Regular running, which some experts once feared would harm the joints of America's 15 million joggers, appears instead to strengthen bones without leading to arthritis, according to two new studies.

The reports, published today in the Journal of the American Medical Association, provide reassurance that jogging's current popularity is not likely to lead to a rise in osteoarthritis or degenerative joint disease, the most common form of arthritis.

Long-distance runners studied by Stanford University researchers also were found to have 40 percent more mineral in their bones than nonrunners, which probably protects them against fractures, according to Dr. James F. Fries, an associate professor at Stanford's School of Medicine.

Fries said the finding of increased mineral "was not what we anticipated. We were very pleased to find it."

The Stanford study compared 41 male and female long-distance runners between 50 and 72 years old with 41 "controls" similar to the runners except in their exercise habits. The joggers had run regularly for an average of nine years and exercised for an average of almost five hours a week.

Researchers found no difference between the two groups in frequency of arthritis symptoms or in loss of cartilage -- an indicator of early osteoarthritis -- as shown by X-rays of knees, spine and hands.

A second study by University of Florida scientists compared 17 male runners with 18 male nonrunners and also reported no difference in the frequency of arthritis.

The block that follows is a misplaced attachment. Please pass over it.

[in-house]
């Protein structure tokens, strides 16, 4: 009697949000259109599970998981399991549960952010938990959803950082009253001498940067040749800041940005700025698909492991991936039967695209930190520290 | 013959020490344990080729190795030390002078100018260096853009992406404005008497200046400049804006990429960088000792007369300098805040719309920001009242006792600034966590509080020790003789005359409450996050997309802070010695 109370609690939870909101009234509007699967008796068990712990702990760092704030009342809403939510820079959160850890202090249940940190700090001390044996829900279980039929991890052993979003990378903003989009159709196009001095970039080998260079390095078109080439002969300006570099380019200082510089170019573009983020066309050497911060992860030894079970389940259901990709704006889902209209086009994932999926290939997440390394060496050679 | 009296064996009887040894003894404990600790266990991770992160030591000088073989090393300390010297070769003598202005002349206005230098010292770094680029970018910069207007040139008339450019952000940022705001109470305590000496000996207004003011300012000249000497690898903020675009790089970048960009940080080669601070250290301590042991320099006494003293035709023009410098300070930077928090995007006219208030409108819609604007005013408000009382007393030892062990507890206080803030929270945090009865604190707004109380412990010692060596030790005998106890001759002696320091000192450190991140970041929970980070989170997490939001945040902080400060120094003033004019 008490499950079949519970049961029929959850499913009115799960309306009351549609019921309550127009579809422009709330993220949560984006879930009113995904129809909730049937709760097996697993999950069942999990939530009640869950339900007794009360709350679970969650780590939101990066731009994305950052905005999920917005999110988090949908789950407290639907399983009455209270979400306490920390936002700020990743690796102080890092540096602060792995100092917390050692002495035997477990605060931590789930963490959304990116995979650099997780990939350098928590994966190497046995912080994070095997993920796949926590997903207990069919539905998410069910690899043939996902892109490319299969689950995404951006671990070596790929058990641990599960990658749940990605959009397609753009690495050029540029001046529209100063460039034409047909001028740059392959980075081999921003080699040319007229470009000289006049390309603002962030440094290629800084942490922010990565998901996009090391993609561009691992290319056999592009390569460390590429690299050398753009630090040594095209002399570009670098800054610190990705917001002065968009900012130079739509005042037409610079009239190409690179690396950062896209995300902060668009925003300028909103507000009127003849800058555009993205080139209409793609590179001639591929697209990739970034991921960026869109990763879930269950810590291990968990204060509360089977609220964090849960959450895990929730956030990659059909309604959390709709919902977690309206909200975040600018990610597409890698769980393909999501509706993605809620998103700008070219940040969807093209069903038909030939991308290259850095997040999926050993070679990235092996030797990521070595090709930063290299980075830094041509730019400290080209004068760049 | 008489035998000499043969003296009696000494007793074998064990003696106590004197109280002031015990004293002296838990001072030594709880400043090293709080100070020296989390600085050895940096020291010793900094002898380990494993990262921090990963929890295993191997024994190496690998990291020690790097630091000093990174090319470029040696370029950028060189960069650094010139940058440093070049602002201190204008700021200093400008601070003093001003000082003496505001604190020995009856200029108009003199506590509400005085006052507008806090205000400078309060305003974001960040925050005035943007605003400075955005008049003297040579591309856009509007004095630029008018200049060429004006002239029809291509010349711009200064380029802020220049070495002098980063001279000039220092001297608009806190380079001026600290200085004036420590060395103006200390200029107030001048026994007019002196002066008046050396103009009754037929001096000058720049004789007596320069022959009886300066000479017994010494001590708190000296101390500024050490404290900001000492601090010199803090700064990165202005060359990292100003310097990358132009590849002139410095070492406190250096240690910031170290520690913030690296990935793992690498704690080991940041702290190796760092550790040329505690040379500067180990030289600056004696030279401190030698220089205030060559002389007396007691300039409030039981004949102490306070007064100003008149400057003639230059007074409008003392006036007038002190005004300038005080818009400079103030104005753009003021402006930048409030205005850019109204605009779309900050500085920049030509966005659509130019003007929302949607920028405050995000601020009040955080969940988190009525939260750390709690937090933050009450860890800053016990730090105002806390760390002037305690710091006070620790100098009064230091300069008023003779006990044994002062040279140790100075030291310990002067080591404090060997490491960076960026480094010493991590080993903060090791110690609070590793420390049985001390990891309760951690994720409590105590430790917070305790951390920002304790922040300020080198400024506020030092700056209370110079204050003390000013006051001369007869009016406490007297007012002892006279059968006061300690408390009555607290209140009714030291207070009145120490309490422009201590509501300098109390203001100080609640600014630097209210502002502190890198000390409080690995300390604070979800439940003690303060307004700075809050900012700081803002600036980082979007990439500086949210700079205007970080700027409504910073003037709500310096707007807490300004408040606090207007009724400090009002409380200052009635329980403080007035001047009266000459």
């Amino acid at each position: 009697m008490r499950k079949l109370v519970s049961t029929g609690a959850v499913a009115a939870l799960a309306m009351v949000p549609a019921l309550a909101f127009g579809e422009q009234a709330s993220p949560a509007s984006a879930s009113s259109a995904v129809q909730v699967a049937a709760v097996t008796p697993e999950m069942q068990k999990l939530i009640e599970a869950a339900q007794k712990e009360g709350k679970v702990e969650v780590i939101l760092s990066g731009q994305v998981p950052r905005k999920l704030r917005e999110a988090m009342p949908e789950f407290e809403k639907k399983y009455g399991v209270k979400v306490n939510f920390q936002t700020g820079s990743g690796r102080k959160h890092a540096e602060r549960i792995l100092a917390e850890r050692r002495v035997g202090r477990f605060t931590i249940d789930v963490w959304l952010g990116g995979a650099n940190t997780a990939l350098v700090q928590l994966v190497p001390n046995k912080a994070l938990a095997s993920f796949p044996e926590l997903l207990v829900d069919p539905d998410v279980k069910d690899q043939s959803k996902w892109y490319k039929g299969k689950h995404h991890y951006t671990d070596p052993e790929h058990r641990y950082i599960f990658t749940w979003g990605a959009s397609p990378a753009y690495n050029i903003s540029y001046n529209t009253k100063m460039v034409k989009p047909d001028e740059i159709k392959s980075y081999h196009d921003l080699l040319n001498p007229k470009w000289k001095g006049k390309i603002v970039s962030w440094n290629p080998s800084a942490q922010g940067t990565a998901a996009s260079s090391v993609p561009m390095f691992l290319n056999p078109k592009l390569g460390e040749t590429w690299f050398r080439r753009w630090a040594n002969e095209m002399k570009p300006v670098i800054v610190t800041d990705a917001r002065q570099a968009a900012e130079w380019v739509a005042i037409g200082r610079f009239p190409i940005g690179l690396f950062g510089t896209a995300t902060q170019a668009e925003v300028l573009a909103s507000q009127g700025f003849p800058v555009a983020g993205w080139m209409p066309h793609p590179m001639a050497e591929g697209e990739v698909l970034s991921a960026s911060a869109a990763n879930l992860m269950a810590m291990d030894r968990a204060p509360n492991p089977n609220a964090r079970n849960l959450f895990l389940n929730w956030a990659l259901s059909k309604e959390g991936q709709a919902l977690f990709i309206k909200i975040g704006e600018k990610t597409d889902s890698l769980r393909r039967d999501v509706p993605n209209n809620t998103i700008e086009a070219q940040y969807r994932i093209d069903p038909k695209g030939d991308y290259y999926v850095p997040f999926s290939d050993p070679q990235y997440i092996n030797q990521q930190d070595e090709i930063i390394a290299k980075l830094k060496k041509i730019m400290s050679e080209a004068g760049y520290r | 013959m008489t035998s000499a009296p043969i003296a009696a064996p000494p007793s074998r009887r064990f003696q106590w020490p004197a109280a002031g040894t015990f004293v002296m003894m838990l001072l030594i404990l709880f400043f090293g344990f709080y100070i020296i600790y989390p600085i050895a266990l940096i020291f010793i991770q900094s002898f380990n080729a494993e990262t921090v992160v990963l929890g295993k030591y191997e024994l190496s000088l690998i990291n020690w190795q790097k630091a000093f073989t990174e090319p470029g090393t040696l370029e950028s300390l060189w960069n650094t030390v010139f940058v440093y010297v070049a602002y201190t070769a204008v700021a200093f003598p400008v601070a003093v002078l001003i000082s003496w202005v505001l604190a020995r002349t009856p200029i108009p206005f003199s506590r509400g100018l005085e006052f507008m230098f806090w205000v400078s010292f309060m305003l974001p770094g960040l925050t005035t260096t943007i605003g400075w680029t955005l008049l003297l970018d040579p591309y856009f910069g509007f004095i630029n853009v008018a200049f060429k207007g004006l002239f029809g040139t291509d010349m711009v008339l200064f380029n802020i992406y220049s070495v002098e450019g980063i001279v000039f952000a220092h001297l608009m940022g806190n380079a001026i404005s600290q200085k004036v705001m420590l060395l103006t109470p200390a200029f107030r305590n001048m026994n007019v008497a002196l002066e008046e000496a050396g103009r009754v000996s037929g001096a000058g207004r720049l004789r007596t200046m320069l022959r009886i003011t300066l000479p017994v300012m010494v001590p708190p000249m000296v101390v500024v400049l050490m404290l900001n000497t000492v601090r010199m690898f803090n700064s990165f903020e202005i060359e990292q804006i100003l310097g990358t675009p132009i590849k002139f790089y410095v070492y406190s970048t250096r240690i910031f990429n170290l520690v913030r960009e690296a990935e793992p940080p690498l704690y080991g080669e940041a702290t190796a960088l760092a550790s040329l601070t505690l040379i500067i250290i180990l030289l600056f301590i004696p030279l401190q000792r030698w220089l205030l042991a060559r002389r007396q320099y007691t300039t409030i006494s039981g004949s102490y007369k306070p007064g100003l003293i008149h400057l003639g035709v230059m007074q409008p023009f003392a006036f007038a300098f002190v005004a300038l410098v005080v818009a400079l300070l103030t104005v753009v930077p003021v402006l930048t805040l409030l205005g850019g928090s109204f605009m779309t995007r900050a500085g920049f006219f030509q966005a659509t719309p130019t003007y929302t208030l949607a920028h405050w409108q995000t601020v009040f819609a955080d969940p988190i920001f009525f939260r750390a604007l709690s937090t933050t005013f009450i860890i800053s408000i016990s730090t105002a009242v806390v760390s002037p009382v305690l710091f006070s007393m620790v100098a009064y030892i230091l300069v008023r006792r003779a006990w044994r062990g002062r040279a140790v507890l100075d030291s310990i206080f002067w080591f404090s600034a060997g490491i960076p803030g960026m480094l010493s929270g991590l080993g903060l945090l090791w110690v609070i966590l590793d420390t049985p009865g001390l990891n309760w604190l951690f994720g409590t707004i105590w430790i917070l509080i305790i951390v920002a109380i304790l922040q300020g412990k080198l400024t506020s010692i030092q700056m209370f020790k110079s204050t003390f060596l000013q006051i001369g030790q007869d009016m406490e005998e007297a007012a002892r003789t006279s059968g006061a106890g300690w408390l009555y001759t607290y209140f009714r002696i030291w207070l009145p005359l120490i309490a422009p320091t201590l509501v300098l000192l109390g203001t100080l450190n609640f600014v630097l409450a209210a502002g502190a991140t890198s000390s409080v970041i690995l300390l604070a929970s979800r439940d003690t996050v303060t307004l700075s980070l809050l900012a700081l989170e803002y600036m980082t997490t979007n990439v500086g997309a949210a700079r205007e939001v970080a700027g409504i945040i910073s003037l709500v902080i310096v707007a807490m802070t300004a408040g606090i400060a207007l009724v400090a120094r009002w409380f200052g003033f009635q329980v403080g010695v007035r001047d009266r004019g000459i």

The discovery of increased mineral in runner's bones is encouraging because loss of mineral from bones can lead to osteoporosis, a condition in which bones become fragile. Osteoporosis affects 15 million to 20 million Americans, most of them women, and costs an estimated $3.8 billion a year -- mostly for treatment of fractures of the hip, spine and wrist.

Most researchers believe that running strengthens bones by subjecting them to gravitational stress, but it may also influence nutrition, according to Peter D. Wood, associate director of Stanford's Center for Research in Disease Prevention.

He said other studies have shown that runners "eat more food" and thus may take in more calcium, the major mineral in bone.

Dr. Bertram Zarins, chief of the sports medicine unit at Massachusetts General Hospital, said the studies do not prove running safe for everyone because they may have excluded people who gave it up because of joint symptoms.